The Scape-Goat in European Folklore. 265
being from the community or from human society, temporarily or permanently. If therefore the present list errs, it errs on the side of including too few and not too many peoples.
In the Old World scapegoats seem to have been known, not only among the Semites, but also in Greece and Rome. Dr. Frazer quotes many examples of them from East and South Asia ; and they were not unknown in mediaeval Europe. In Africa, on the other hand, they seem to be rare, on the west coast, unless indeed, we include customs of setting free animals or birds, which however may in many, if not all cases, with equal or greater probability be connected with totemism.
Turning to the New World, we have the well-known case of the sacrifice of the white dog among the Iroquois in connection with an annual expulsion of evils ; it is true this sacrifice is said to be of late origin ; but on this point further evidence seems to be necessary. In South America, we have a very interesting case of the scapegoat among the Piaroas of the Orinoco and perhaps the custom was more widely found ; but our information about the southern half of the New World is extra- ordinarily sparse ; and I do not presume to say whether similar customs are likely to be widely found or not.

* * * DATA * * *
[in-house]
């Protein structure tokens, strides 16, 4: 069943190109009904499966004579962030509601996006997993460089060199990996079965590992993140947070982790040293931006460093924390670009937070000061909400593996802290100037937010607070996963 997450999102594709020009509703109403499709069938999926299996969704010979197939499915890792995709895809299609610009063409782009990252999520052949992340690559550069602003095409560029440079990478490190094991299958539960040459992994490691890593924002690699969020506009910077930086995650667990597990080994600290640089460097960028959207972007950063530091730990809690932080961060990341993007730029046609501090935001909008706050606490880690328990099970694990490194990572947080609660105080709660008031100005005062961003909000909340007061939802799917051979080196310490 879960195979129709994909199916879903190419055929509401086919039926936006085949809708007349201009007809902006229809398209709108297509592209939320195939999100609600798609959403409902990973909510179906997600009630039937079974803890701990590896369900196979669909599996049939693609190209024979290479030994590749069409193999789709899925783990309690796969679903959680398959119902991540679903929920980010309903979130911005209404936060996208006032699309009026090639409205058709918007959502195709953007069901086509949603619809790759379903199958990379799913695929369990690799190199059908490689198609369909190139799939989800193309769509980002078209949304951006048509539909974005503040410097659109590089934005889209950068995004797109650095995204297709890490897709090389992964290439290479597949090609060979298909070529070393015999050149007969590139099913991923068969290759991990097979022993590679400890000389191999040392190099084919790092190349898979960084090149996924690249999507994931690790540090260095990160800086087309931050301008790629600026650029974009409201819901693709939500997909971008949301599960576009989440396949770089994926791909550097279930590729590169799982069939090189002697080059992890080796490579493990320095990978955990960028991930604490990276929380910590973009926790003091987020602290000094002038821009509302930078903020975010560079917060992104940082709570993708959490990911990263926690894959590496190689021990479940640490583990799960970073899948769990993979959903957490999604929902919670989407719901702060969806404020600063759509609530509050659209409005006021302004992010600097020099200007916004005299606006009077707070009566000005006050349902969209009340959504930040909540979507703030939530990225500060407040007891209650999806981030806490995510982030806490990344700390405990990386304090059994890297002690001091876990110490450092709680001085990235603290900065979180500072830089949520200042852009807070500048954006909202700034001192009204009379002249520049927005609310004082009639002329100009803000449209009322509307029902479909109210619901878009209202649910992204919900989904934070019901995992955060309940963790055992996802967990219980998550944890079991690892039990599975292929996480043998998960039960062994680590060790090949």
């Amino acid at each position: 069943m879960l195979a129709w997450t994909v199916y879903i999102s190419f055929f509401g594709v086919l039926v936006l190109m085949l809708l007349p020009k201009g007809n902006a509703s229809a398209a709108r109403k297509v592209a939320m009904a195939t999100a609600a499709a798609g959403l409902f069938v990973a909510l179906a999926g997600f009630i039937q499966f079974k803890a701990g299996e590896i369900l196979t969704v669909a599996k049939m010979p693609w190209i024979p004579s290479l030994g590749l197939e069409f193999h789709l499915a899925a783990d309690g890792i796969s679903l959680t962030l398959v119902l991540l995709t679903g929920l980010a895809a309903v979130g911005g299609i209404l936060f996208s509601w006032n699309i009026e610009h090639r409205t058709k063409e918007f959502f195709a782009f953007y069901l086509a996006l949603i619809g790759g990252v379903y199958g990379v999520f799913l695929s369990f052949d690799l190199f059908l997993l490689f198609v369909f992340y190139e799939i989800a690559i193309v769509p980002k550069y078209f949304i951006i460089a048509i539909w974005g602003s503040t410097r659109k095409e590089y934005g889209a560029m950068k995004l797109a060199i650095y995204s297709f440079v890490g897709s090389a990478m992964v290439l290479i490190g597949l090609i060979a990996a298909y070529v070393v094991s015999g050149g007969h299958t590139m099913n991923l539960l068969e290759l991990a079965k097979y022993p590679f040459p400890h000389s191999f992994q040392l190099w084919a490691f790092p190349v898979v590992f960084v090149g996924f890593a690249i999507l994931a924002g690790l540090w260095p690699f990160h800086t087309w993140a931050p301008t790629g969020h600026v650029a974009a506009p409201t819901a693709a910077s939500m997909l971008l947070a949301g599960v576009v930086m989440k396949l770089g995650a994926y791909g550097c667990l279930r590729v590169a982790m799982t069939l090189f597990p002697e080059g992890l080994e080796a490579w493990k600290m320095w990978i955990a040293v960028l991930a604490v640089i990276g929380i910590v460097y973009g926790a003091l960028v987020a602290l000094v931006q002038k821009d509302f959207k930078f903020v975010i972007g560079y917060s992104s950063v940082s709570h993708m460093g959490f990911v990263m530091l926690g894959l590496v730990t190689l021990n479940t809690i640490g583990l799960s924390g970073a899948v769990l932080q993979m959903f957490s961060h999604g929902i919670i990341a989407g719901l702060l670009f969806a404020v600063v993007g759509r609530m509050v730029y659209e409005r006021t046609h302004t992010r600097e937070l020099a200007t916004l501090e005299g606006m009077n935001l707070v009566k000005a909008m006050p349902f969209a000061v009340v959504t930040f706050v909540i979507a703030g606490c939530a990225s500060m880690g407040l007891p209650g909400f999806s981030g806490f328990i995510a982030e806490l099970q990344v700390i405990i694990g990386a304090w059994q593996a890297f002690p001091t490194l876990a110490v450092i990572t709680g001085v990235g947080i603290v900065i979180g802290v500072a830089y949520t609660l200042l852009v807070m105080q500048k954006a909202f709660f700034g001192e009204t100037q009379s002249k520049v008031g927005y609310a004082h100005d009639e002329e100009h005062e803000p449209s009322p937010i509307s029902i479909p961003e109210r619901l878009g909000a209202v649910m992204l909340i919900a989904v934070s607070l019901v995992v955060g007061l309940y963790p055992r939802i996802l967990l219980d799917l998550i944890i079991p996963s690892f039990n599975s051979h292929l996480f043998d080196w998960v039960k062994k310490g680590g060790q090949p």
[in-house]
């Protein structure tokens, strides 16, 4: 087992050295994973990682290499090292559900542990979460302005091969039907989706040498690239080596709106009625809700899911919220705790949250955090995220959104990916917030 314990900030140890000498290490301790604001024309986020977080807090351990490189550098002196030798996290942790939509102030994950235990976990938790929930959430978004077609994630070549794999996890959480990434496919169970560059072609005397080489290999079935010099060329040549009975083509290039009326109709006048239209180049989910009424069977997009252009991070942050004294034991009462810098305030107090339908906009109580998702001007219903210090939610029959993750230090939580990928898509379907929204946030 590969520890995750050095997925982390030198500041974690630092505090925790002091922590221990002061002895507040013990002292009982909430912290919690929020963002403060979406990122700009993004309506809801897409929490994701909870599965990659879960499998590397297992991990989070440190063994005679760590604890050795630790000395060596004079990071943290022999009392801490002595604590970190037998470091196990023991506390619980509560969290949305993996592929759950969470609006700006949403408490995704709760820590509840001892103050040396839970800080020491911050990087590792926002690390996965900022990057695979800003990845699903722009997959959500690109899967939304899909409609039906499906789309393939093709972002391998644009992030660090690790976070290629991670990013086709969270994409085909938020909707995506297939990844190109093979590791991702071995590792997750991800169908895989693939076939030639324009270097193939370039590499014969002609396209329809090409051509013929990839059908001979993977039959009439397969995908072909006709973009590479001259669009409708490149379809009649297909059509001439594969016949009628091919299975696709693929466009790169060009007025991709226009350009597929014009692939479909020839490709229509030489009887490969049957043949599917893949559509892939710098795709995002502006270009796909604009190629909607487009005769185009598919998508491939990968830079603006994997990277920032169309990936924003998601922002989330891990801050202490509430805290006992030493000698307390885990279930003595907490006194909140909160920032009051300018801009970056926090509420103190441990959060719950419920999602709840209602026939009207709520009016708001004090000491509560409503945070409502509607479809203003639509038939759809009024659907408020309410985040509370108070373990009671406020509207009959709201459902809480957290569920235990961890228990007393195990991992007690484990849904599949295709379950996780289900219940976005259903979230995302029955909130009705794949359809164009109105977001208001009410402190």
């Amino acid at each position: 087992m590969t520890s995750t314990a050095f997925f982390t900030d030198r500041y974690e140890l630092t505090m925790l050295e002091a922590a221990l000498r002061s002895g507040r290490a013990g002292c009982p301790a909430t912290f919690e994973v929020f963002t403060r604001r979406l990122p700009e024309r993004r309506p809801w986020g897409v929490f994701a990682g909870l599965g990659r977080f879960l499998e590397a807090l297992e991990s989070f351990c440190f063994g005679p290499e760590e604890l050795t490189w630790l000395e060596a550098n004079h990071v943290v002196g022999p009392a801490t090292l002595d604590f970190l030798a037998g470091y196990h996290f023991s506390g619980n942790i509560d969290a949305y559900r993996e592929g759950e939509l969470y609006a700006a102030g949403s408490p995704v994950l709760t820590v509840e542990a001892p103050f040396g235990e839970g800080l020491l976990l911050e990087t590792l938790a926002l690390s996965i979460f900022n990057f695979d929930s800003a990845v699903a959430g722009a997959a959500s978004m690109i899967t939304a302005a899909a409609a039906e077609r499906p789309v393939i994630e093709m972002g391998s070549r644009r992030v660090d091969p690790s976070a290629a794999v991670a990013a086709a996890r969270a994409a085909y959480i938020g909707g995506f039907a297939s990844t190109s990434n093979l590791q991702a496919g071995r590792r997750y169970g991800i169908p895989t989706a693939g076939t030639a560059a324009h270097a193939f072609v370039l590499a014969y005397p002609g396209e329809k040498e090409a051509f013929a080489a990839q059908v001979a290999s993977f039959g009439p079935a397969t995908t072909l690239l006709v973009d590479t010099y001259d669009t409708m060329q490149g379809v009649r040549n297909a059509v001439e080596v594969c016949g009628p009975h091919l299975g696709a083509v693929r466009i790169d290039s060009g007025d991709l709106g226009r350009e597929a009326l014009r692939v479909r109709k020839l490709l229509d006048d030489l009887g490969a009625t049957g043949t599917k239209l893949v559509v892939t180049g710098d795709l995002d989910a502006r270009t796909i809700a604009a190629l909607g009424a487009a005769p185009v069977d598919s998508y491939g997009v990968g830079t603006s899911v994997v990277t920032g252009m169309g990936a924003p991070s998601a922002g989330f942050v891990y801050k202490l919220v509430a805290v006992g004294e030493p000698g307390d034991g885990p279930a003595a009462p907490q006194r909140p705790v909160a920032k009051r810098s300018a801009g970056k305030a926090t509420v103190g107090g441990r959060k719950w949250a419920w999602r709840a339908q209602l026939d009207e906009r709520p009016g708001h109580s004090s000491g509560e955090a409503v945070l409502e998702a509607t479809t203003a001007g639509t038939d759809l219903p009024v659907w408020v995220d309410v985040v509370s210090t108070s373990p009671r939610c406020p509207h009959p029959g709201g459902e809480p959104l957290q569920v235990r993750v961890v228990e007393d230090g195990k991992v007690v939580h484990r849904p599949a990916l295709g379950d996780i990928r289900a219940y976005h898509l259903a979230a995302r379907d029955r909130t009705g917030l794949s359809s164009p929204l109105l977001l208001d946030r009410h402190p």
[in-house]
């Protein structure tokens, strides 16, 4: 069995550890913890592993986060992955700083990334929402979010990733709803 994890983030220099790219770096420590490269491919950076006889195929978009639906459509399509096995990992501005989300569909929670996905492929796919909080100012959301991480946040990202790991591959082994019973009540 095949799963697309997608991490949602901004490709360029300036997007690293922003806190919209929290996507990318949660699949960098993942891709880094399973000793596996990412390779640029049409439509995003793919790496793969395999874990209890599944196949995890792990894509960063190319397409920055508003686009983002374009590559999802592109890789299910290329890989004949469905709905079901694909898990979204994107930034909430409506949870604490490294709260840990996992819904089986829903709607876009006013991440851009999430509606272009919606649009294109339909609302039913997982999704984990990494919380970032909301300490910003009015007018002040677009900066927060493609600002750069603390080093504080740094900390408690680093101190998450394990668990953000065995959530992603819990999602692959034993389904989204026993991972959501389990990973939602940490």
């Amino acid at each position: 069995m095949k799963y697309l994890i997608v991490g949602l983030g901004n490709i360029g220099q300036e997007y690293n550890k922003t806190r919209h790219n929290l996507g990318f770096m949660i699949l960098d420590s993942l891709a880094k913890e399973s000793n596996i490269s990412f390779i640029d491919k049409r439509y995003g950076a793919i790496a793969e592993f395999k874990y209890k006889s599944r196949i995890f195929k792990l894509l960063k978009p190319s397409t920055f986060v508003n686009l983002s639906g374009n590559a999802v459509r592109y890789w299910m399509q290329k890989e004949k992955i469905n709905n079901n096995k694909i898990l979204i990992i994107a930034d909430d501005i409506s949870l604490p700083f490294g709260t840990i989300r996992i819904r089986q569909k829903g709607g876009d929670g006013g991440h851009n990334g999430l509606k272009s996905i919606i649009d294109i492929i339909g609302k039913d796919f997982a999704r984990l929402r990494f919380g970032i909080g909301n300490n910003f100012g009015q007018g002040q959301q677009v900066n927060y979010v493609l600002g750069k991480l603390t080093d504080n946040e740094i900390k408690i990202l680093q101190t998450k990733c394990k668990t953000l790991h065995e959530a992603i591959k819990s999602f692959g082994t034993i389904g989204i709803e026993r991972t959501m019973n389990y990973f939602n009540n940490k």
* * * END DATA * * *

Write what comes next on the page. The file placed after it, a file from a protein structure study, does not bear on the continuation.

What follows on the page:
Before I turn to the European facts with which I am specially concerned it will be well to take from another area an illustrative case, for in Europe the ceremonies are either ambiguous in their interpretation or subsist only in a truncated form. As my example I choose a South American ceremony, not only because it has been described with some fulness, but also because it presents features closely allied to some of the European customs to which I shall call your attention.
It is a well known European and African belief that a new house is tenanted by an evil spirit ; in some parts a cat or other animal is thrown into the new